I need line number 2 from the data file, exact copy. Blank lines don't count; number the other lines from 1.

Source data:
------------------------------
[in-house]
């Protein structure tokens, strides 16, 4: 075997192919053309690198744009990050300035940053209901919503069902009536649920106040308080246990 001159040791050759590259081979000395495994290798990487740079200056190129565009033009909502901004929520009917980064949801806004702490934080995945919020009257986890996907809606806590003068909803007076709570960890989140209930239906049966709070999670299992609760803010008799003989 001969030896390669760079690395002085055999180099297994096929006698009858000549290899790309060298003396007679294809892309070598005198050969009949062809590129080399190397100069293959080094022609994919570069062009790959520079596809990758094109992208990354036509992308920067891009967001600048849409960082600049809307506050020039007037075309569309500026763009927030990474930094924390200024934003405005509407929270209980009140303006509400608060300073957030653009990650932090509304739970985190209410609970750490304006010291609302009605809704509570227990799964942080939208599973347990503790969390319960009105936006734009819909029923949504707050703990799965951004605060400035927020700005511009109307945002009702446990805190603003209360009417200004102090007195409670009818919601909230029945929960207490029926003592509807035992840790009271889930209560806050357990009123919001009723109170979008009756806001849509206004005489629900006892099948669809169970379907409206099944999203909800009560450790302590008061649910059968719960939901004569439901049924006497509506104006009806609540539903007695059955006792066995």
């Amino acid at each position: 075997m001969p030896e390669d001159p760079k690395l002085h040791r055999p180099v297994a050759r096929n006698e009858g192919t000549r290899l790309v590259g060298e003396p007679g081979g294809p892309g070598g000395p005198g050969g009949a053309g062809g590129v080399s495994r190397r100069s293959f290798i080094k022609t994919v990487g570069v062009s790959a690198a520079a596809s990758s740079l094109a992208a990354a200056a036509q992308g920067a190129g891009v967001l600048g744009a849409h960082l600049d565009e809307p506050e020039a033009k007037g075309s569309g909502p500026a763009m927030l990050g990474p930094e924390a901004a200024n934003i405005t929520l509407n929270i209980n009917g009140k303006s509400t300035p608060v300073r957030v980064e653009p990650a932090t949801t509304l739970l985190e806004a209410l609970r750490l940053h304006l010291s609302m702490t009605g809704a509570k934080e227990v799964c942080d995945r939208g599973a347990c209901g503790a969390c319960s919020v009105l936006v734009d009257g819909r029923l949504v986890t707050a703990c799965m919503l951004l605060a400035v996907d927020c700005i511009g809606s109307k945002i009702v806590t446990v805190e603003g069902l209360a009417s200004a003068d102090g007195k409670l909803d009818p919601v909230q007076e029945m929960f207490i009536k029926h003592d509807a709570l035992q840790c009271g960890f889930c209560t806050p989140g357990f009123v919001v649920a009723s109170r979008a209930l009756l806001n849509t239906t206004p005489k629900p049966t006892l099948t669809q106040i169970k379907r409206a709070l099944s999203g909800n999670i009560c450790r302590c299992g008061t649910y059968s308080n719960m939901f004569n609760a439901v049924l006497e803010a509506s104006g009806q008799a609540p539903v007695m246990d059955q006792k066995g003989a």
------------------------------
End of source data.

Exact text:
């Protein structure tokens, strides 16, 4: 075997192919053309690198744009990050300035940053209901919503069902009536649920106040308080246990 001159040791050759590259081979000395495994290798990487740079200056190129565009033009909502901004929520009917980064949801806004702490934080995945919020009257986890996907809606806590003068909803007076709570960890989140209930239906049966709070999670299992609760803010008799003989 001969030896390669760079690395002085055999180099297994096929006698009858000549290899790309060298003396007679294809892309070598005198050969009949062809590129080399190397100069293959080094022609994919570069062009790959520079596809990758094109992208990354036509992308920067891009967001600048849409960082600049809307506050020039007037075309569309500026763009927030990474930094924390200024934003405005509407929270209980009140303006509400608060300073957030653009990650932090509304739970985190209410609970750490304006010291609302009605809704509570227990799964942080939208599973347990503790969390319960009105936006734009819909029923949504707050703990799965951004605060400035927020700005511009109307945002009702446990805190603003209360009417200004102090007195409670009818919601909230029945929960207490029926003592509807035992840790009271889930209560806050357990009123919001009723109170979008009756806001849509206004005489629900006892099948669809169970379907409206099944999203909800009560450790302590008061649910059968719960939901004569439901049924006497509506104006009806609540539903007695059955006792066995």